With such selections, INDEX: has taken an enormous step away from the rarified, even elitist, world of traditional design competitions, instead highlighting the idea that good design is something that has a direct and immediate impact on improving life.


  The awards program was originally inspired by Danish graphic designer Johan Adam Linneballe, who proposed a project to the Danish government in 2000 to highlight the country's position as a design hot spot. Linneballe wanted to draw global attention back to the place that gave the world Georg Jensen silverware, Lego building blocks, and Bang & Olufsen hi-fi's -- not to mention Jorn Utzen, the designer of the Sydney Opera House; architect Arne Jacobsen, who created the ubiquitous "Ant" chair; and influential furniture designer Poul Kjaerholm.

Linneballe's idea bounced around for two years until a group of public agencies set up the INDEX: foundation in 2002. The foundation hired two dynamic women -- visual artist Kigge Hvid and fashion designer Wickie Meier -- to launch a program, and they set out on a trip around the world to solicit ideas from artists and academics.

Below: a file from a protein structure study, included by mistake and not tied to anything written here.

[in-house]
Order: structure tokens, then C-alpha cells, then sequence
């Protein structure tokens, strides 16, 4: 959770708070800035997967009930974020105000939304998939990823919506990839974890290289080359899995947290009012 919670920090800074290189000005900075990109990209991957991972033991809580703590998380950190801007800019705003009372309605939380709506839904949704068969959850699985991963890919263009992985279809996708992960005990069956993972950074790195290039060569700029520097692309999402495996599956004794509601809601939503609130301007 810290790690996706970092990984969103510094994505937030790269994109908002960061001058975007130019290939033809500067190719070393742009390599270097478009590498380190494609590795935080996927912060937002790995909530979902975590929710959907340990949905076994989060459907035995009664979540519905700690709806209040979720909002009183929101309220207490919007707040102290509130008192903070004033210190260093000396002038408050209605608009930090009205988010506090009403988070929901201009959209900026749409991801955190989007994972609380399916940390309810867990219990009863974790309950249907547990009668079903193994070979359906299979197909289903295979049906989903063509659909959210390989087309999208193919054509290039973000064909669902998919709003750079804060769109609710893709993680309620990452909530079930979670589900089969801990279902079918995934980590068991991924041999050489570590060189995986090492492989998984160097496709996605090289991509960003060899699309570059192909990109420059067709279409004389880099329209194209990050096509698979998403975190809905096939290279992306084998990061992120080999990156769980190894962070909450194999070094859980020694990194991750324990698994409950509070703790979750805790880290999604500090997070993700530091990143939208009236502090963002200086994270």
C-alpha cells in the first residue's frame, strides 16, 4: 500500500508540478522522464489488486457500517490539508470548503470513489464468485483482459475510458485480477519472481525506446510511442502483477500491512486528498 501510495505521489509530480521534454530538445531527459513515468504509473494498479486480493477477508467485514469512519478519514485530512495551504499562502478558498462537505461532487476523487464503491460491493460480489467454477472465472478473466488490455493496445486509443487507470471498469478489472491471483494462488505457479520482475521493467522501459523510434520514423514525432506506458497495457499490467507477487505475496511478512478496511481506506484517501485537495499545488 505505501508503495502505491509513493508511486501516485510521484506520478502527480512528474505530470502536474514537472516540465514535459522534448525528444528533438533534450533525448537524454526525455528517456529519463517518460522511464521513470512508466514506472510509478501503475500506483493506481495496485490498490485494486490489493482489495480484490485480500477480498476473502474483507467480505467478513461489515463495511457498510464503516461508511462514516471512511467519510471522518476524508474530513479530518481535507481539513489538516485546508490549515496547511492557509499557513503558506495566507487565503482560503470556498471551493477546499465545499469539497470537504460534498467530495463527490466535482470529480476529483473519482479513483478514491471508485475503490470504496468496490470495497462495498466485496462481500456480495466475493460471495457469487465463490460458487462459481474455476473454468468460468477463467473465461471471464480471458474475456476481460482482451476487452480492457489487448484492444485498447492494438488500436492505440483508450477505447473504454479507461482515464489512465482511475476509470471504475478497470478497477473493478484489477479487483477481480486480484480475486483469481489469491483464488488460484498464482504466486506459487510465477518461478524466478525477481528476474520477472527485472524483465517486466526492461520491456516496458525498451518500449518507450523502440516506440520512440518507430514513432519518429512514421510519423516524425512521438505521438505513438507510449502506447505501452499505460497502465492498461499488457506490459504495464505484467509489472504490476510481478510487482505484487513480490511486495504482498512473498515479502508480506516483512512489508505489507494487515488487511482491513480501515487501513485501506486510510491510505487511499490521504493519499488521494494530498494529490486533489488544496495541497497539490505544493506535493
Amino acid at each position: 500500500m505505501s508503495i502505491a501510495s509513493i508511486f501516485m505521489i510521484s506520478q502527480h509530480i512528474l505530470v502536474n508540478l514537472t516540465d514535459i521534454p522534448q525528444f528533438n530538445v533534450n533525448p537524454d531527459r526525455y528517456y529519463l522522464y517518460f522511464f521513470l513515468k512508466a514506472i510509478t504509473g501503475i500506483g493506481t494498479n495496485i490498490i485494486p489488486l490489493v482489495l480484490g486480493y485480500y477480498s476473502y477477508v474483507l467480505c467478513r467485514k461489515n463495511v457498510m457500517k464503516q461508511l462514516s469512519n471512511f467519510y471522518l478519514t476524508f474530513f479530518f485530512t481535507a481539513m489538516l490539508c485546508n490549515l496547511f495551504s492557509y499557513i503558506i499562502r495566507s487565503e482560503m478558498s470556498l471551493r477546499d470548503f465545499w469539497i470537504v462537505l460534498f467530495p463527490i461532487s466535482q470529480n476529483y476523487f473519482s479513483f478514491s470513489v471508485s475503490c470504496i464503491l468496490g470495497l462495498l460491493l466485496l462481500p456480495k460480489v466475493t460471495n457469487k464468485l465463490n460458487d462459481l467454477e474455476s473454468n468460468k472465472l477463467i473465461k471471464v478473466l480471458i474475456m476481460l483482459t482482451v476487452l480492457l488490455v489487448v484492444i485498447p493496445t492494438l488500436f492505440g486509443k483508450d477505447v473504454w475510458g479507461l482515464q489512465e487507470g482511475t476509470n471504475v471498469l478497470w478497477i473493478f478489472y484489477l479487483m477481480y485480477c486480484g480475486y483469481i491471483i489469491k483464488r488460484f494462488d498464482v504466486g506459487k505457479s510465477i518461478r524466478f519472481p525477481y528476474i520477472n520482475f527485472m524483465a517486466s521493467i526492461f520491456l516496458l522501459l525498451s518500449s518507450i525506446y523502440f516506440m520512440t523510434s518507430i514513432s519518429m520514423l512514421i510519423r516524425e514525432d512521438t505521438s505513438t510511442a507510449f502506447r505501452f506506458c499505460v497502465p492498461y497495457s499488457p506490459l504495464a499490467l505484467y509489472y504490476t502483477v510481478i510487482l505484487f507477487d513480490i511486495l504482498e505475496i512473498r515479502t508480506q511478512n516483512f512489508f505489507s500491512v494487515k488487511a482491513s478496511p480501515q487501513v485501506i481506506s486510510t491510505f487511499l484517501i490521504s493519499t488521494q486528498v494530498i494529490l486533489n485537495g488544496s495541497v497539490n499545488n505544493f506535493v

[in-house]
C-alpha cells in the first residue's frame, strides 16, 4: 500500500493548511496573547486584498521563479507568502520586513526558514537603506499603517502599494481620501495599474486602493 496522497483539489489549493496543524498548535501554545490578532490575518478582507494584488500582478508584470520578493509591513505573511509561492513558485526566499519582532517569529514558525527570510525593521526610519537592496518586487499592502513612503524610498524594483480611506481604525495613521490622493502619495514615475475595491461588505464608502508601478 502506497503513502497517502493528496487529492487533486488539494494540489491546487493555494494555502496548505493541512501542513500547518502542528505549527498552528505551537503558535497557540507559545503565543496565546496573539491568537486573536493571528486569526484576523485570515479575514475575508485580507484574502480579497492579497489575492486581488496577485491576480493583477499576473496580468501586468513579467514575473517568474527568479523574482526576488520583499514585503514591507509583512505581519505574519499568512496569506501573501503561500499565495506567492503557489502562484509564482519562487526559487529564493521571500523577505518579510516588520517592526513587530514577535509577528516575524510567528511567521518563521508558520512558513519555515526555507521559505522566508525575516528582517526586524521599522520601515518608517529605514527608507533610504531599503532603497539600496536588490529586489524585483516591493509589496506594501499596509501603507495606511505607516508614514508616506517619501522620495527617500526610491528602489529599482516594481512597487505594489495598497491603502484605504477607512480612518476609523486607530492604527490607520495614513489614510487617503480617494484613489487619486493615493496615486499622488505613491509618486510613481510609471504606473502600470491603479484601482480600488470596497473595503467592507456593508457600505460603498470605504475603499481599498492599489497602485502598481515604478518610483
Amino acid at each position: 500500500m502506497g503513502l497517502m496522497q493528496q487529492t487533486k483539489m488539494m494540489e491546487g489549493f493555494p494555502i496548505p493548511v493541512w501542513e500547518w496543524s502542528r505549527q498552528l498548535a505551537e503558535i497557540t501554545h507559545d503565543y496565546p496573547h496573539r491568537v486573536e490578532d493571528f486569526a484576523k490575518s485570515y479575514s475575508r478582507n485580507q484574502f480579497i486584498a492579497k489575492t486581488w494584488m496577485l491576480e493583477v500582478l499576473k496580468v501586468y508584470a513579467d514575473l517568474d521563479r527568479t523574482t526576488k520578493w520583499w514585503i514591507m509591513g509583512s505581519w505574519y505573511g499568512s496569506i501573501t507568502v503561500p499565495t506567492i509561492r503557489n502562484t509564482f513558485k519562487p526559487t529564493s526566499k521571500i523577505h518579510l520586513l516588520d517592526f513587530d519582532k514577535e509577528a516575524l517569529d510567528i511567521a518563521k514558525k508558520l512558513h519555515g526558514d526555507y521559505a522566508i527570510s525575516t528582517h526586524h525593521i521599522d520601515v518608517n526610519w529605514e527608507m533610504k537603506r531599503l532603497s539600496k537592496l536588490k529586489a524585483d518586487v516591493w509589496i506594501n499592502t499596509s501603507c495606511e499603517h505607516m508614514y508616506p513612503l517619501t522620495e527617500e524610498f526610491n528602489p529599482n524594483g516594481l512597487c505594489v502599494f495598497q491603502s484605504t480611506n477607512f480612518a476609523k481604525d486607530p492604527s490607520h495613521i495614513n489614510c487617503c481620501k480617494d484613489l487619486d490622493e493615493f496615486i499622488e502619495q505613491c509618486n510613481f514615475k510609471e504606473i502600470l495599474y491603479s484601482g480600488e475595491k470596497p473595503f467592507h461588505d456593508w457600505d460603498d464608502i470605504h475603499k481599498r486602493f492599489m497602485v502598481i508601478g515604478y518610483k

Arnold Wasserman, chairman of consultancy The Idea Factory, based in San Francisco and Singapore, vividly remembers his first meeting with Hvid and Meier. "I told them the world didn't need another design competition," Wasserman recalls. Not long after, impressed with the direction INDEX: was heading, Wasserman signed on to advise the program and eventually served as the chairman of the awards committee.


  What changed his mind? For one thing, Hvid and Meier were willing to throw out all the rules. Most competitions group entries into strict types -- such as product design, environmental design, and communications design -- or they narrow them down according to industries such as consumer goods, capital goods, and so forth. INDEX: decided to do away with all such classifications.